Archive for September 27th, 2011

The IRS issued Notice 2011-80 today, requiring PTIN holders to annually renew their PTINs.


The IRS has published final regulations providing that after December 31, 2010, all individuals who prepare all or substantially all of a tax return or claim for refund for compensation must have a PTIN and must use that PTIN as their sole identifying number. The PTIN comes at the price of a $50 user fee to the IRS, plus any IRS approved fee charged by the third-party vendor, to initially obtain and to annually renew a PTIN.

Only attorneys, certified public accountants, enrolled agents, registered tax return preparers, and individuals authorized under § 1.6109-2(h) are eligible to receive a PTIN.

Renewal Process

The IRS has decided that all PTINs must be renewed on a calendar year basis using the IRS’s online PTIN application available at www.irs.gov or paper application, Form W-12, IRS Paid Preparer Tax Identification Number (PTIN) Application and pay the required fee (currently $64.25, $50.00 IRS user fee plus $14.25 vendor fee) after October 15th and before January 1st each year.

PTINs renewed during this period will be valid from January 1st through December 31st of the following calendar year. PTINs obtained or renewed during a calendar year will expire on December 31st of that year.

Individuals obtaining a new PTIN after October 15th will have the option of receiving a PTIN for the current calendar year or the following calendar year. Individuals who choose to receive a PTIN for the current calendar year will be required to renew their PTIN before January 1st to prepare returns during the following calendar year. Individuals who choose to receive a PTIN for the following calendar year may not prepare tax returns for compensation during the remainder of the current calendar year. Instead, the PTINs issued to these individuals will be valid for the following calendar year.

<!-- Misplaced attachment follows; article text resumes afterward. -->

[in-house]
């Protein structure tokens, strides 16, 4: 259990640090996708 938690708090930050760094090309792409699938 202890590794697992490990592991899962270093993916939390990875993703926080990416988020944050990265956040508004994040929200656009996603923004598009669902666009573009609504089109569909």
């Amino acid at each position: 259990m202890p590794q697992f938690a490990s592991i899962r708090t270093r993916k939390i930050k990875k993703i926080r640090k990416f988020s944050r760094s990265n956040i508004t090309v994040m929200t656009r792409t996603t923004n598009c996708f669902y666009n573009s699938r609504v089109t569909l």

To assist with the transition to a calendar year renewal period, the IRS has determined that PTINs issued after September 27, 2010 and before October 16, 2011 will expire on December 31, 2011.

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The prevailing attitude among most tax advisers is that if given their druthers, small businesses should be established as an S corporation or LLC. Setting up a business as a “C” corporation, with its seemingly inefficient potential for double-taxation (product placement!), is often not given much in the way of consideration.   

According to a recent study, however, there are nearly $1.6 million small businesses currently operating as C corporations. With treatment as an S corporation or LLC readily available to most taxpayers, why would so many businesses opt for the supposedly inefficient taxing regime imposed by subchapter C?

As illustrated by this excellent article by Martin A. Sullivan (Tax Analysts) — The Small Business Love-Hate Relationship With Corporate Tax —  there are more advantages to operating as a C corporation then most realize, including:

  • the graduated tax rates available to corporations under Section 11;
  • the current 15 percent rate on qualified dividends;
  • the ability for a shareholder to defer individual taxation on undistributed earnings of the corporation; and
  • advantageous rules regarding tax-free fringe benefits for shareholder-employees when compared with S corporations and LLCs. 

Give it a read. You know you want to.

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